Monday, May 12, 2014

Was "Catholic" a Proper Name in the Early Church?

Q. Have you ever noticed that even (some) non-Catholic groups, when reciting the Creed, will say "I believe in One, Holy, Catholic, and Apostolic Church?" Doesn't it seem odd that they would confess, during their Protestant service, that they believe in the Catholic Church?

Yes, I've actually run into this myself with the United Methodist Church. At the time I did find it odd that they were confessing belief in the "one, holy, catholic, and apostolic Church" instead of in their Methodist denomination.

The answer typically given by Protestants is that "catholic" simply means "universal." This is true enough, but I'm not sure what its supposed to prove. Yes, "catholic" means universal, but it is also the proper name of one church, which is called the universal Church or the Catholic Church. 

At this point some Protestants will claim that the word "catholic" was never used as a proper name in the early Church and that they are using it in the word's original sense, one we "Roman Catholics" co-opted in the Middle Ages.

Let's see what the Early Christians themselves have to say on the matter. Our point can be made with just two Church Fathers, although we could site others as well.

First, let's look at one of the earliest references we have to the "Catholic Church," from St. Ignatius of Antioch from the year AD 110.
"Wheresoever the bishop shall appear, there let the people be, even as where Jesus may be, there is the catholic Church." (Letter to the Smyrnaeans)

We see here already the importance of the episcopacy in determining which group of Christians were a part of the Catholic Church.

Even more explicit is St. Augustine of Hippo a couple centuries later:

Chapter 4.— Proofs of the Catholic Faith

5. For in the Catholic Church, not to speak of the purest wisdom, to the knowledge of which a few spiritual men attain in this life, so as to know it, in the scantiest measure, indeed, because they are but men, still without any uncertainty (since the rest of the multitude derive their entire security not from acuteness of intellect, but from simplicity of faith,)— not to speak of this wisdom, which you do not believe to be in the Catholic Church, there are many other things which most justly keep me in her bosom. The consent of peoples and nations keeps me in the Church; so does her authority, inaugurated by miracles, nourished by hope, enlarged by love, established by age. The succession of priests keeps me, beginning from the very seat of the Apostle Peter, to whom the Lord, after His resurrection, gave it in charge to feed His sheep, down to the present episcopate. And so, lastly, does the name itself of Catholic, which, not without reason, amid so many heresies, the Church has thus retained; so that, though all heretics wish to be called Catholics, yet when a stranger asks where the Catholic Church meets, no heretic will venture to point to his own chapel or house. Such then in number and importance are the precious ties belonging to the Christian name which keep a believer in the Catholic Church, as it is right they should, though from the slowness of our understanding, or the small attainment of our life, the truth may not yet fully disclose itself. But with you, where there is none of these things to attract or keep me, the promise of truth is the only thing that comes into play. Now if the truth is so clearly proved as to leave no possibility of doubt, it must be set before all the things that keep me in the Catholic Church; but if there is only a promise without any fulfillment, no one shall move me from the faith which binds my mind with ties so many and so strong to the Christian religion. (Fundamental Epistle Against the Manicheans)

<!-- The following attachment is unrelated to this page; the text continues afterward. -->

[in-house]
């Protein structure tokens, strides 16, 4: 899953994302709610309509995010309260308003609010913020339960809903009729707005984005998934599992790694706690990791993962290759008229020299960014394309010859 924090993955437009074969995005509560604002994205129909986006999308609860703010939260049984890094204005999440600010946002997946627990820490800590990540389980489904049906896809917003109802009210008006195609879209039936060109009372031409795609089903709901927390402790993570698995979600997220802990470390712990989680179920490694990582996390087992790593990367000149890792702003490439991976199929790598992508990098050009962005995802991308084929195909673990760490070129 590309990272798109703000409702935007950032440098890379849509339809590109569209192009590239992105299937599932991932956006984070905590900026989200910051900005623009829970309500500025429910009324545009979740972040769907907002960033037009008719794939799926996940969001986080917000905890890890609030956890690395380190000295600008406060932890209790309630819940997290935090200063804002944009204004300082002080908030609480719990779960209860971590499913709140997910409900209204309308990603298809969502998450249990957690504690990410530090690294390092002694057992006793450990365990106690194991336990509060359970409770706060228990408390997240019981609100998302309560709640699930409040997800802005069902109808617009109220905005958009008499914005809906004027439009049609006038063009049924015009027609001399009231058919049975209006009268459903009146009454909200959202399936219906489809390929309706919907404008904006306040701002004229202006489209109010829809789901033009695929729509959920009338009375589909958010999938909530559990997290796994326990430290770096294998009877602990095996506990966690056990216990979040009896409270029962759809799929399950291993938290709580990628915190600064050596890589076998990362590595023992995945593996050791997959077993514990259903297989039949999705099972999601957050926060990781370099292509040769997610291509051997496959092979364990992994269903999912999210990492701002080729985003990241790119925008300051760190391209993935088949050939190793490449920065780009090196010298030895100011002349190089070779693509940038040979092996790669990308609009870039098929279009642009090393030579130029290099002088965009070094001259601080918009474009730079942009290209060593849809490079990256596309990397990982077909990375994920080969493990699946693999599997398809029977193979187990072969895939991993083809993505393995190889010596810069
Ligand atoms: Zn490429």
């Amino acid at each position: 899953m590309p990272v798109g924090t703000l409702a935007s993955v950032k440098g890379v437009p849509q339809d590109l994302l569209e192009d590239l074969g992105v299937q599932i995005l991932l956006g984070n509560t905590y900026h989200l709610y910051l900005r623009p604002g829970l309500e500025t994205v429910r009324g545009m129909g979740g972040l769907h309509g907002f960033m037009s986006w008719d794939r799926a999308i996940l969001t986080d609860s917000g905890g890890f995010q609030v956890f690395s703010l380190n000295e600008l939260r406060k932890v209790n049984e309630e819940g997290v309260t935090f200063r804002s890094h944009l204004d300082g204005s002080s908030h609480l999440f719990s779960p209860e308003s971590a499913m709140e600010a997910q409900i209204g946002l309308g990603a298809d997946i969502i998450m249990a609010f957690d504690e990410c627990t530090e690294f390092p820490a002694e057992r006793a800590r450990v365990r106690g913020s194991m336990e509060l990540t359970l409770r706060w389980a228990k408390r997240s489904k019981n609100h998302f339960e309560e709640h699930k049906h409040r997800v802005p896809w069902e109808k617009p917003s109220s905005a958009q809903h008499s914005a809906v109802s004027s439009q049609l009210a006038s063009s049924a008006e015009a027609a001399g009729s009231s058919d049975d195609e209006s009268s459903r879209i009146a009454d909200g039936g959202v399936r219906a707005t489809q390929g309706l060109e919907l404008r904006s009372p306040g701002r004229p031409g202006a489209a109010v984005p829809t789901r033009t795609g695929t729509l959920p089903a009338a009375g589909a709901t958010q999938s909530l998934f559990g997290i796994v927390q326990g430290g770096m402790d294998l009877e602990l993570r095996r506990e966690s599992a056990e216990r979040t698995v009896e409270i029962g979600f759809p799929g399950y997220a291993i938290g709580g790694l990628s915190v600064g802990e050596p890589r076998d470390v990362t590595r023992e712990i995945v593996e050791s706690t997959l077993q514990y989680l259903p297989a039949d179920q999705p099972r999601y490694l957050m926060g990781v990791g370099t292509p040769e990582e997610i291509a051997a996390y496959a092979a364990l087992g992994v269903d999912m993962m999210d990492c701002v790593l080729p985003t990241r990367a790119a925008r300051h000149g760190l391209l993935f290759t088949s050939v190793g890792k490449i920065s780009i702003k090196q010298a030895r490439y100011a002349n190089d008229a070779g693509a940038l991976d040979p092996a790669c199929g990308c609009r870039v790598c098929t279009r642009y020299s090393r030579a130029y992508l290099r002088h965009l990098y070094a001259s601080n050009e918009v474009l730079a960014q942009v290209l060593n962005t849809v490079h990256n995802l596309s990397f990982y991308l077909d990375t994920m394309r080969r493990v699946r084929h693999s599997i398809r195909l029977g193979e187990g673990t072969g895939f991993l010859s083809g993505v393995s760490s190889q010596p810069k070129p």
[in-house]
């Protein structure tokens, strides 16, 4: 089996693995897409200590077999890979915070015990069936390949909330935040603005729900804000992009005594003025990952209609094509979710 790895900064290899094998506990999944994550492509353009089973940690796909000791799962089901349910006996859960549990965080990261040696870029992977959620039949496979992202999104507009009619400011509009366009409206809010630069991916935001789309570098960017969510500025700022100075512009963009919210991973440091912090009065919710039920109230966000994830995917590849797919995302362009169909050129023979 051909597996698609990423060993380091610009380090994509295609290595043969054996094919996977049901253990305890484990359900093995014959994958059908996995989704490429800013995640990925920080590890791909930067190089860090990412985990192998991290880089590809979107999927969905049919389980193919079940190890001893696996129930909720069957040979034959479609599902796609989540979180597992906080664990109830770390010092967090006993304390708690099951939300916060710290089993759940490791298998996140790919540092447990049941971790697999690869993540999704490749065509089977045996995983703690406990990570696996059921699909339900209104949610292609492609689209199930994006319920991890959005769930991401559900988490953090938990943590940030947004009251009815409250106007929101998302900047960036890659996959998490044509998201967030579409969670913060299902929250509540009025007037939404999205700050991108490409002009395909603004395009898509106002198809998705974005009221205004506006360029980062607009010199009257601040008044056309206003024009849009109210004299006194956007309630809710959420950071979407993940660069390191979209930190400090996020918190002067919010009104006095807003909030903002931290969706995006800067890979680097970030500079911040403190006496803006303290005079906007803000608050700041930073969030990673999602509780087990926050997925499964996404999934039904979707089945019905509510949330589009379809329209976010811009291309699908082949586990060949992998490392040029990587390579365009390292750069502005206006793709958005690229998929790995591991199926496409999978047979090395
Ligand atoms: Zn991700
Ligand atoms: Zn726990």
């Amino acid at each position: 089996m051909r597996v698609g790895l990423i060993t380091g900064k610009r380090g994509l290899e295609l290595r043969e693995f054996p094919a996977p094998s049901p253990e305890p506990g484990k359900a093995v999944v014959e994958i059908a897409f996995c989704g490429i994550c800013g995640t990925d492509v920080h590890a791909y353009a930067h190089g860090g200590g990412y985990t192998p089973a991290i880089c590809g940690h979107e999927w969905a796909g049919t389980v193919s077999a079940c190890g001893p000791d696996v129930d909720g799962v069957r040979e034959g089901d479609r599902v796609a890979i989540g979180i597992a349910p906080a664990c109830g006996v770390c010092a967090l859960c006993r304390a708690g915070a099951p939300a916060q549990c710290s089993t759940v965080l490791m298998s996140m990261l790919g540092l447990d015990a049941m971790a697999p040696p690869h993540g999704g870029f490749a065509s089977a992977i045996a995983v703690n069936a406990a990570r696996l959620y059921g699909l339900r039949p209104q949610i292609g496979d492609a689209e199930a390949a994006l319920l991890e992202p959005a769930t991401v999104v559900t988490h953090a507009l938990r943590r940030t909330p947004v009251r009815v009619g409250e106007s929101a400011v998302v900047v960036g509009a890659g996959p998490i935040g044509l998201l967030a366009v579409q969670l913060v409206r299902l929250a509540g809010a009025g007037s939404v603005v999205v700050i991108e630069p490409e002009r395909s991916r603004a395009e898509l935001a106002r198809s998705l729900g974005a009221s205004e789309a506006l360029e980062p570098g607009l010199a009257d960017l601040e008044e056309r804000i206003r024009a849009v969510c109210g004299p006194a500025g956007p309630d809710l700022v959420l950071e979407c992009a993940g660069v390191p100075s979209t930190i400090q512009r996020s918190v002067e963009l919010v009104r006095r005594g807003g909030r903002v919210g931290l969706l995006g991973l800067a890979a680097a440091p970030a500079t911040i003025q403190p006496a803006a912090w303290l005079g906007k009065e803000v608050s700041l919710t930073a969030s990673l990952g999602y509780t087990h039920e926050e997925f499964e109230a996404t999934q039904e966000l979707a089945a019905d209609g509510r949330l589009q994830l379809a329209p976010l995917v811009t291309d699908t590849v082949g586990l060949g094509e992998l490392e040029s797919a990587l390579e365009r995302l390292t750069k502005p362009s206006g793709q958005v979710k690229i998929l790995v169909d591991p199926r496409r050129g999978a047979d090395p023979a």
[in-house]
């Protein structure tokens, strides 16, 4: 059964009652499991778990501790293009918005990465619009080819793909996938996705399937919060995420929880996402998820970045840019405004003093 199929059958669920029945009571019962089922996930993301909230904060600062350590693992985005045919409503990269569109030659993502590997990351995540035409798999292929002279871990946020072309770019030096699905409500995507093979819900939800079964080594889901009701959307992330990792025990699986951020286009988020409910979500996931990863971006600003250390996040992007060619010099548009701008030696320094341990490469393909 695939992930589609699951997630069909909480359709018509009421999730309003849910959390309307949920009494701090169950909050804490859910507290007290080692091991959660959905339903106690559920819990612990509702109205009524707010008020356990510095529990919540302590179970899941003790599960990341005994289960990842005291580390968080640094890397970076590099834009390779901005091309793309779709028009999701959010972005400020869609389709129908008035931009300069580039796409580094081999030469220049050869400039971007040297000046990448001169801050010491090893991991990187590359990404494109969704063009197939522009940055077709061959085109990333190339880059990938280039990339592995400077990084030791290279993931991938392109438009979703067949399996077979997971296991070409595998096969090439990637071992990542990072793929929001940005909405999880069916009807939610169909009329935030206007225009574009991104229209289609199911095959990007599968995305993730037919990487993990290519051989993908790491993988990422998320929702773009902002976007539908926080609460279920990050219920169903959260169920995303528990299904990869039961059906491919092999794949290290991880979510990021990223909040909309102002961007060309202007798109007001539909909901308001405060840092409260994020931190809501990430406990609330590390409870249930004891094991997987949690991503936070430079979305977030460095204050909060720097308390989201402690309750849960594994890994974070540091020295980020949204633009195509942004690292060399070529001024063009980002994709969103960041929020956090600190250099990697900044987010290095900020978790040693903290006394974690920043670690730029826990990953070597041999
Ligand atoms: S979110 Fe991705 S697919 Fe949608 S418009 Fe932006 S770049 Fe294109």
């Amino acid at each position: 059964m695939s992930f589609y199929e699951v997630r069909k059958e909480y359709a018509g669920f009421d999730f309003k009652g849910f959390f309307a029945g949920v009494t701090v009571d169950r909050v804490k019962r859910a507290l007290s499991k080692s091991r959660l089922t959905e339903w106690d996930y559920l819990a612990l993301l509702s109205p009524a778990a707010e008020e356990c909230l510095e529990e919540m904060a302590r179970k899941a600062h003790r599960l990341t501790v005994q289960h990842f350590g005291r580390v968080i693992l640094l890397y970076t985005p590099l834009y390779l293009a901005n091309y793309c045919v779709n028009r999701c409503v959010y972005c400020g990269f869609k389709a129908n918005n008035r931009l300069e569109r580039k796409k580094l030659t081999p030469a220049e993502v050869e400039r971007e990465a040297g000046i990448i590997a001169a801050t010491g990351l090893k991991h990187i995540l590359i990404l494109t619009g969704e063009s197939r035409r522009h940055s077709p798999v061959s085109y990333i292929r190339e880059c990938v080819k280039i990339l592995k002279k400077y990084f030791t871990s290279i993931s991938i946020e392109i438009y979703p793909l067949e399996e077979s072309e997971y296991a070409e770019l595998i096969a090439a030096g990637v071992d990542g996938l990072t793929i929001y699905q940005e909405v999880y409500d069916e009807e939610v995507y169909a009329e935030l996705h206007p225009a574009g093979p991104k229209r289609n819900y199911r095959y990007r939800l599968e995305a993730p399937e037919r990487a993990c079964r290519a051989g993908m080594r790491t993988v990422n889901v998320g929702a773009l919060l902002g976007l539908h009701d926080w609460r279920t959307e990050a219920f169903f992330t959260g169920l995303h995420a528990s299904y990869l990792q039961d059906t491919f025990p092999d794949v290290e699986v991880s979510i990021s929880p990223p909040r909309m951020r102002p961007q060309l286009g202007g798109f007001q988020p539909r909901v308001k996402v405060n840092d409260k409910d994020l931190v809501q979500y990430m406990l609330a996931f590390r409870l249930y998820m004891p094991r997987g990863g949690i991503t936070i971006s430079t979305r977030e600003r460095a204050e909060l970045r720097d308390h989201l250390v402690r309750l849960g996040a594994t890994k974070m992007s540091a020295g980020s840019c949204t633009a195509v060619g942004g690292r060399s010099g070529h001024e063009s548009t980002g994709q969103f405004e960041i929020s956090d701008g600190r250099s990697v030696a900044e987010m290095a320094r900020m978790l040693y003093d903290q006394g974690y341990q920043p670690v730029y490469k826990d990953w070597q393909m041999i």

St Augustine
St Augustine, pray for us

From this witness, we can see that the idea of their being a specific "Catholic Church" headed by a bishop that stands out against groups of heretics and can be easily identified is one that dates back to the earliest Christians. Far from being just a word meaning "universal" (although it is also that), the Nicene Creed professes belief in a particular Church - one that existed before the Council of Nicaea, one that exists still today, and one that is called Catholic.

Whether Protestantisms continued use of the words "I believe in one... catholic... Church" is delicious irony, cause for sadness over the horrors of schism, or a sign of hope for future reunion, I'll leave up to the reader.

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